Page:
Budget cuts can have a very real effect on our nation's smallest businesses and the organization's that serve them.
I'm not referring to the well-off entrepreneurs, those with high incomes who might run a small office. Rather, I'm referring to the estimated 10 million mom-and-pop businesses whose owners have low-to-moderate incomes. These companies with five or fewer employees, also known as "microenterprises," often generate significant employment in many of the regions hardest hit by the most recent recession.
According to a recent census conducted by FIELD at the Aspen Institute, there are an estimated 696 microenterprise organizations across the U.S. Two-hundred and sixty-three of those organizations provide loans to microenterprises that, for a myriad of reasons, cannot access credit from traditional sources to start or grow their businesses.
So what's on the table in the budget proposals of both parties? Substantial cuts to key programs serving microenterprises both through the Small Business Administration (SBA) and the Community Development Financial Institution Fund (CDFI Fund) are proposed.
Specifically, President Obama's budget proposes to eliminate PRIME (Program for Investment in Micro-Entrepreneurs) funds that go towards the training of micro-entrepreneurs, and a 50 percent reduction in training dollars linked to the provision of capital under the SBA Microloan program. Proposals for cuts at the CDFI Fund could be just as dramatic. The bill proposed by the House contains reductions in funding for the agency by 81 percent, curtailing programs that provide funding and low-cost capital to lenders across the U.S.
A recent report released on the scale and scope of the microlending industry speaks to the ripple effect that deep cuts to this area can have on small businesses. Of those microlenders surveyed in the report, federal funding makes up 31 percent of their aggregate operating budgets.
So what does this country give up by not investing in these small enterprises? For starters, consider the diversity of businesses supported by microlenders. While they include street vendors and daycare providers, food producers and artisans, they also include retail and wholesale businesses of a wide variety, transportation companies, construction and health care companies, arts and entertainment professionals, manufacturers, educational companies, and scientific and technical services startups, among others.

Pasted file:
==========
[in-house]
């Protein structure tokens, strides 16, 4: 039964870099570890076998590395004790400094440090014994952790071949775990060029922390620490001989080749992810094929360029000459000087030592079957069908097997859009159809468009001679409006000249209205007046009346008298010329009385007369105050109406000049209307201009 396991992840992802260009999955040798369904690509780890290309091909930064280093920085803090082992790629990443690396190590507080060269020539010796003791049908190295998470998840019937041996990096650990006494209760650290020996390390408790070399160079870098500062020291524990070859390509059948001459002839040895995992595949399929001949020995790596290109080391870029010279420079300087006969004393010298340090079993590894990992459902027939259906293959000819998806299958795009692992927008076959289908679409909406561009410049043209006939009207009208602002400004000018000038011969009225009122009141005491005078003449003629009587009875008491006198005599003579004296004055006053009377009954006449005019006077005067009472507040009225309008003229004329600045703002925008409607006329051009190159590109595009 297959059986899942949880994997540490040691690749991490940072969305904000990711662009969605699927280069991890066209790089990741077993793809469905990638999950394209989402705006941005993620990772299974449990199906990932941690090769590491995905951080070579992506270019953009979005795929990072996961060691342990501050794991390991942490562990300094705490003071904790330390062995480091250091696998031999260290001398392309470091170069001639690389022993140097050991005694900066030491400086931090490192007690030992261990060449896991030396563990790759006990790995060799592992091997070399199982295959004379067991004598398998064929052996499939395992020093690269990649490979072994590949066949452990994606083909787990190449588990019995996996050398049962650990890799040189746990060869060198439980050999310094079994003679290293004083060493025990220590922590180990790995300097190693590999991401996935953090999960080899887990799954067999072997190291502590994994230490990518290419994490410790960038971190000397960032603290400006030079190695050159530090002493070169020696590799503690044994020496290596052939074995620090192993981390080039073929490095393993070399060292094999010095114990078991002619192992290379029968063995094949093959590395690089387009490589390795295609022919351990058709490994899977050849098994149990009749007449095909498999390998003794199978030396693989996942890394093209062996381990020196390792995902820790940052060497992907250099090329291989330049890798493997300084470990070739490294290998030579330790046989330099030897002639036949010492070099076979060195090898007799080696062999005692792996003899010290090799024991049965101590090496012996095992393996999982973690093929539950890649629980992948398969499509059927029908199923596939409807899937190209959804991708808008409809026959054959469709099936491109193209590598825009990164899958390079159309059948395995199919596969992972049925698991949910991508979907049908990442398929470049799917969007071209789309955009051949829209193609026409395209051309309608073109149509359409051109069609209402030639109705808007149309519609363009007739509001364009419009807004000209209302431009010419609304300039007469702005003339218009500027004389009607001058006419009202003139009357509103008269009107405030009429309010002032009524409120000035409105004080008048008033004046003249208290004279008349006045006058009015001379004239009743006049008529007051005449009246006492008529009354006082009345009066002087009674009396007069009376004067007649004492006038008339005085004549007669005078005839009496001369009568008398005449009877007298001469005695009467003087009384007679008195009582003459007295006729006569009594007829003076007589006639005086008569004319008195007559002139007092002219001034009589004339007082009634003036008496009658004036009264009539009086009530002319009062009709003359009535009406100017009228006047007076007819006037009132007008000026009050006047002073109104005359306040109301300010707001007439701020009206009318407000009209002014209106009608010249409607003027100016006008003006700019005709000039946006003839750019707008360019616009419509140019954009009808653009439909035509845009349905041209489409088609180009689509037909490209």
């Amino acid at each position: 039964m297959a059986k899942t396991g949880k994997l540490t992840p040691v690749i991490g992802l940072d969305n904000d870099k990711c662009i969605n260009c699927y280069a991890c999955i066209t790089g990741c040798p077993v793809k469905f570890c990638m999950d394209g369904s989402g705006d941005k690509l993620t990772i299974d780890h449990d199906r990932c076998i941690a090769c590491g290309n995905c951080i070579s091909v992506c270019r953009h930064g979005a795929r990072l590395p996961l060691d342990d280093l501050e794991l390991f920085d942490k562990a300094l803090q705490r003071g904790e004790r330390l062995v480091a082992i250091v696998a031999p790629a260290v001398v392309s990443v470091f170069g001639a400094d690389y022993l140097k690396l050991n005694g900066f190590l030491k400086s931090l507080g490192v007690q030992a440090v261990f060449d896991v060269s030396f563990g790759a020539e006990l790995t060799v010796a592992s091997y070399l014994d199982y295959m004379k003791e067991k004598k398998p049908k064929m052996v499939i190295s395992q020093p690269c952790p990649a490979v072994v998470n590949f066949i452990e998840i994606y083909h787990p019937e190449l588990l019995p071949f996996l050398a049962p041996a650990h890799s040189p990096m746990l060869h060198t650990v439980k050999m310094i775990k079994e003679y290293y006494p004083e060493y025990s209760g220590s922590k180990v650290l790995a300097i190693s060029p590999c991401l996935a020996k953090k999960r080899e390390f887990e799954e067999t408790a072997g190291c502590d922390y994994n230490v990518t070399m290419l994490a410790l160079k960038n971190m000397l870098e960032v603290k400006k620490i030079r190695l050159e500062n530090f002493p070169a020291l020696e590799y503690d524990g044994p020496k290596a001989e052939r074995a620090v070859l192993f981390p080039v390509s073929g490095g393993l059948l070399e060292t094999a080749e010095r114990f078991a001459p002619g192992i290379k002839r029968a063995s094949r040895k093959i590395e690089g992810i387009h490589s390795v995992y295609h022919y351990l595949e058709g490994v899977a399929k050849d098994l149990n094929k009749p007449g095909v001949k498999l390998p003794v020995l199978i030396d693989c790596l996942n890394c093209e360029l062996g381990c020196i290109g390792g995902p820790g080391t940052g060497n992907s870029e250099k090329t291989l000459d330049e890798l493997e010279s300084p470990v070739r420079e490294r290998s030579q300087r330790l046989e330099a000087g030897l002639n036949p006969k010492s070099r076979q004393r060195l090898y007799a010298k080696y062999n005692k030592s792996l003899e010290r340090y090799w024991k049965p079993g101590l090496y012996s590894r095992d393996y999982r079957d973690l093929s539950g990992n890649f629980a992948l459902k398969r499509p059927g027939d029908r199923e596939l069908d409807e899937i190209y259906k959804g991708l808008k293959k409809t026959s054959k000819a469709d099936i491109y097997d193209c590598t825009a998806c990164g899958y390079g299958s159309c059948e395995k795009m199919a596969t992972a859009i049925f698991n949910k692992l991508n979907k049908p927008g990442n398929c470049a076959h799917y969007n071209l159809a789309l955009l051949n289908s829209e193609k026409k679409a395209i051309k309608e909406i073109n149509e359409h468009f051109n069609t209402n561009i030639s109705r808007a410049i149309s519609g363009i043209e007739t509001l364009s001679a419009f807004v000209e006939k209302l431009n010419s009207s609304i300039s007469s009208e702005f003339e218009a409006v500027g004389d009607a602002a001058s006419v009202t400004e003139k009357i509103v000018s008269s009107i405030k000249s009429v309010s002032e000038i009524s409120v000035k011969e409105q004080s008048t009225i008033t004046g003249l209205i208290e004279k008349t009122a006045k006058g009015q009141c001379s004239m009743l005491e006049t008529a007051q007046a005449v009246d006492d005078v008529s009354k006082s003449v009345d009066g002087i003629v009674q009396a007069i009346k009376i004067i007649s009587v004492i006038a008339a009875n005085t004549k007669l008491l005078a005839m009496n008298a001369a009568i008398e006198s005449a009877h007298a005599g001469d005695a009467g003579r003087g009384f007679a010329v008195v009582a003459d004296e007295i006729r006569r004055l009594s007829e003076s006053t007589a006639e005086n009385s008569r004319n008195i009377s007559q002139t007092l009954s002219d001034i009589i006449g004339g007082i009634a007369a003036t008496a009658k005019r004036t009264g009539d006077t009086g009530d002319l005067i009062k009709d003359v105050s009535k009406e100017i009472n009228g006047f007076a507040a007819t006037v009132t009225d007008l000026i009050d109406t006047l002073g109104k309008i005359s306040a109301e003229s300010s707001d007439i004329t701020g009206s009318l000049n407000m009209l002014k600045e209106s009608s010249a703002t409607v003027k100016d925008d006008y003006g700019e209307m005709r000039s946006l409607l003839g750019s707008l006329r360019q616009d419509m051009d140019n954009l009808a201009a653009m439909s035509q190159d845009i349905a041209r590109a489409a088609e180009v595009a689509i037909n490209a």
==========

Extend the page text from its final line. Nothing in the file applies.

Data from 2009, which documents the outcomes reported by the clients of 24 microenterprise development organizations, included firms in 18 different sectors. While many may be modest in size and ambitions, others have the potential for high growth and significant employment generation.
Also, consider the jobs the sector produces. The 2009 data indicated that, on average, for every microenterprise supported, there were 3.1 paid workers. While the majority of these jobs were part-time, they provided hourly earnings higher than minimum wage and were an important contribution to household incomes. And these jobs were sustained in 2008 as the economic and financial crises broke across the nation. In an economy that has yet to feel a full-fledged recovery, with a national unemployment rate that remains elevated, those jobs would seem invaluable to its eventual recovery.
Given that banks are still struggling to boost their commercial lending, especially for businesses that need loans under $50,000, microlenders can be the only source of funding for America's smallest businesses. As both parties continue to battle over spending and the budget, one hopes that rather than weaken the microlending sector in the short-term, they will see the return on investment the sector can produce in the long-run.
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